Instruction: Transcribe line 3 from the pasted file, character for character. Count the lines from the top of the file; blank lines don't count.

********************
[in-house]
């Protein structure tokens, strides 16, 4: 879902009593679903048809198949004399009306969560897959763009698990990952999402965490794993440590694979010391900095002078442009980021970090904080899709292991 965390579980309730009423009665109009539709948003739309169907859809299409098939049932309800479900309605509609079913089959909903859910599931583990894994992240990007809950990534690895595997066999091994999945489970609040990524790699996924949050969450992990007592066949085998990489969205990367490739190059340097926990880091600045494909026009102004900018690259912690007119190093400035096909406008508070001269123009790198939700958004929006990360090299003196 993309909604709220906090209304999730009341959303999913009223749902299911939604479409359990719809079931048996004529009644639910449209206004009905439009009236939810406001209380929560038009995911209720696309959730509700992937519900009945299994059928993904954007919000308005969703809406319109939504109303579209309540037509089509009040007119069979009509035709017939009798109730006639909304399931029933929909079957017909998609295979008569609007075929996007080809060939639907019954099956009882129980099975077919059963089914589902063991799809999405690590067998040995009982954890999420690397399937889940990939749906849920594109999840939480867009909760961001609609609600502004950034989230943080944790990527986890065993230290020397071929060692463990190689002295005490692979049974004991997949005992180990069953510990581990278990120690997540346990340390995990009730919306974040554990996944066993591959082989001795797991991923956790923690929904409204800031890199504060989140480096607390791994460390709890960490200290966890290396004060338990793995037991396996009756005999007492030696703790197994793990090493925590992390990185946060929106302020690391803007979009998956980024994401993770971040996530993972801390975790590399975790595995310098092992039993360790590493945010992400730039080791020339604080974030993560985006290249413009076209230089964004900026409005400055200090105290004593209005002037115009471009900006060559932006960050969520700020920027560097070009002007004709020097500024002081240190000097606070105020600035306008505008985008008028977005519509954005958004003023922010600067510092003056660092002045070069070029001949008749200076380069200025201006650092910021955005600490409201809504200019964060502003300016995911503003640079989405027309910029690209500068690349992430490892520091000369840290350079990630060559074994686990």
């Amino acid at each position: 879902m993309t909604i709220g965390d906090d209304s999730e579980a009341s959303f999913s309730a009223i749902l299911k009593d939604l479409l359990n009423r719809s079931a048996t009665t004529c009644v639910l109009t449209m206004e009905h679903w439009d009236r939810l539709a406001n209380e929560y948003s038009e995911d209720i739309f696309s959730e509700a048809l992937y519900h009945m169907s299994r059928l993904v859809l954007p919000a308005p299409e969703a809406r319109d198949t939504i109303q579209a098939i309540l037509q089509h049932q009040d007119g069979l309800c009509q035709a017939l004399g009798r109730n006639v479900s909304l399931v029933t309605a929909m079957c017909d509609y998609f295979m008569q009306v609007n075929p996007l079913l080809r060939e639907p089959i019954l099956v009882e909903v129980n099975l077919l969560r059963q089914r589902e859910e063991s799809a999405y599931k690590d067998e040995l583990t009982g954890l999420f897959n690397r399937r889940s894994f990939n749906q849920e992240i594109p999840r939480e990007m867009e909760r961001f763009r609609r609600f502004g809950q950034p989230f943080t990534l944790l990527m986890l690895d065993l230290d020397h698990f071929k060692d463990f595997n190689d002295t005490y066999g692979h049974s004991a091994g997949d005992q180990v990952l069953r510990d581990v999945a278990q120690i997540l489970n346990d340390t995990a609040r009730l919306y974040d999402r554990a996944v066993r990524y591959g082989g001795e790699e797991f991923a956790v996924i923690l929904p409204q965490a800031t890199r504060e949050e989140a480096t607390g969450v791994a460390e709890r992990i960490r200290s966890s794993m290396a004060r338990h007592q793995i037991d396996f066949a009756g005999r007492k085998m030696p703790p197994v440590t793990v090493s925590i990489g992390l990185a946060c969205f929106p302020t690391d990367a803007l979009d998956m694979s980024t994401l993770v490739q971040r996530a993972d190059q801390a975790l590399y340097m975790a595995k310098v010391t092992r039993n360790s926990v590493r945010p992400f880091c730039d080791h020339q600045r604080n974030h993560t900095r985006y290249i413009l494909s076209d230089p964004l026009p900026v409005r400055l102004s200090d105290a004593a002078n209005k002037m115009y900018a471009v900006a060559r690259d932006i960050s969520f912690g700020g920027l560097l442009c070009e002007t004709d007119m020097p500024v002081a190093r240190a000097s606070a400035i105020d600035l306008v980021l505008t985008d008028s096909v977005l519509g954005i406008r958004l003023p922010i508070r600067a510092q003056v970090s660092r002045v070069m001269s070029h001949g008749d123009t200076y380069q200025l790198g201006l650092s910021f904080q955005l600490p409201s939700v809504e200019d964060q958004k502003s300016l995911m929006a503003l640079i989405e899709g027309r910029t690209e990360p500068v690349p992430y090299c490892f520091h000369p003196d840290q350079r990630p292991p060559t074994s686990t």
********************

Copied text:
């Amino acid at each position: 879902m993309t909604i709220g965390d906090d209304s999730e579980a009341s959303f999913s309730a009223i749902l299911k009593d939604l479409l359990n009423r719809s079931a048996t009665t004529c009644v639910l109009t449209m206004e009905h679903w439009d009236r939810l539709a406001n209380e929560y948003s038009e995911d209720i739309f696309s959730e509700a048809l992937y519900h009945m169907s299994r059928l993904v859809l954007p919000a308005p299409e969703a809406r319109d198949t939504i109303q579209a098939i309540l037509q089509h049932q009040d007119g069979l309800c009509q035709a017939l004399g009798r109730n006639v479900s909304l399931v029933t309605a929909m079957c017909d509609y998609f295979m008569q009306v609007n075929p996007l079913l080809r060939e639907p089959i019954l099956v009882e909903v129980n099975l077919l969560r059963q089914r589902e859910e063991s799809a999405y599931k690590d067998e040995l583990t009982g954890l999420f897959n690397r399937r889940s894994f990939n749906q849920e992240i594109p999840r939480e990007m867009e909760r961001f763009r609609r609600f502004g809950q950034p989230f943080t990534l944790l990527m986890l690895d065993l230290d020397h698990f071929k060692d463990f595997n190689d002295t005490y066999g692979h049974s004991a091994g997949d005992q180990v990952l069953r510990d581990v999945a278990q120690i997540l489970n346990d340390t995990a609040r009730l919306y974040d999402r554990a996944v066993r990524y591959g082989g001795e790699e797991f991923a956790v996924i923690l929904p409204q965490a800031t890199r504060e949050e989140a480096t607390g969450v791994a460390e709890r992990i960490r200290s966890s794993m290396a004060r338990h007592q793995i037991d396996f066949a009756g005999r007492k085998m030696p703790p197994v440590t793990v090493s925590i990489g992390l990185a946060c969205f929106p302020t690391d990367a803007l979009d998956m694979s980024t994401l993770v490739q971040r996530a993972d190059q801390a975790l590399y340097m975790a595995k310098v010391t092992r039993n360790s926990v590493r945010p992400f880091c730039d080791h020339q600045r604080n974030h993560t900095r985006y290249i413009l494909s076209d230089p964004l026009p900026v409005r400055l102004s200090d105290a004593a002078n209005k002037m115009y900018a471009v900006a060559r690259d932006i960050s969520f912690g700020g920027l560097l442009c070009e002007t004709d007119m020097p500024v002081a190093r240190a000097s606070a400035i105020d600035l306008v980021l505008t985008d008028s096909v977005l519509g954005i406008r958004l003023p922010i508070r600067a510092q003056v970090s660092r002045v070069m001269s070029h001949g008749d123009t200076y380069q200025l790198g201006l650092s910021f904080q955005l600490p409201s939700v809504e200019d964060q958004k502003s300016l995911m929006a503003l640079i989405e899709g027309r910029t690209e990360p500068v690349p992430y090299c490892f520091h000369p003196d840290q350079r990630p292991p060559t074994s686990t």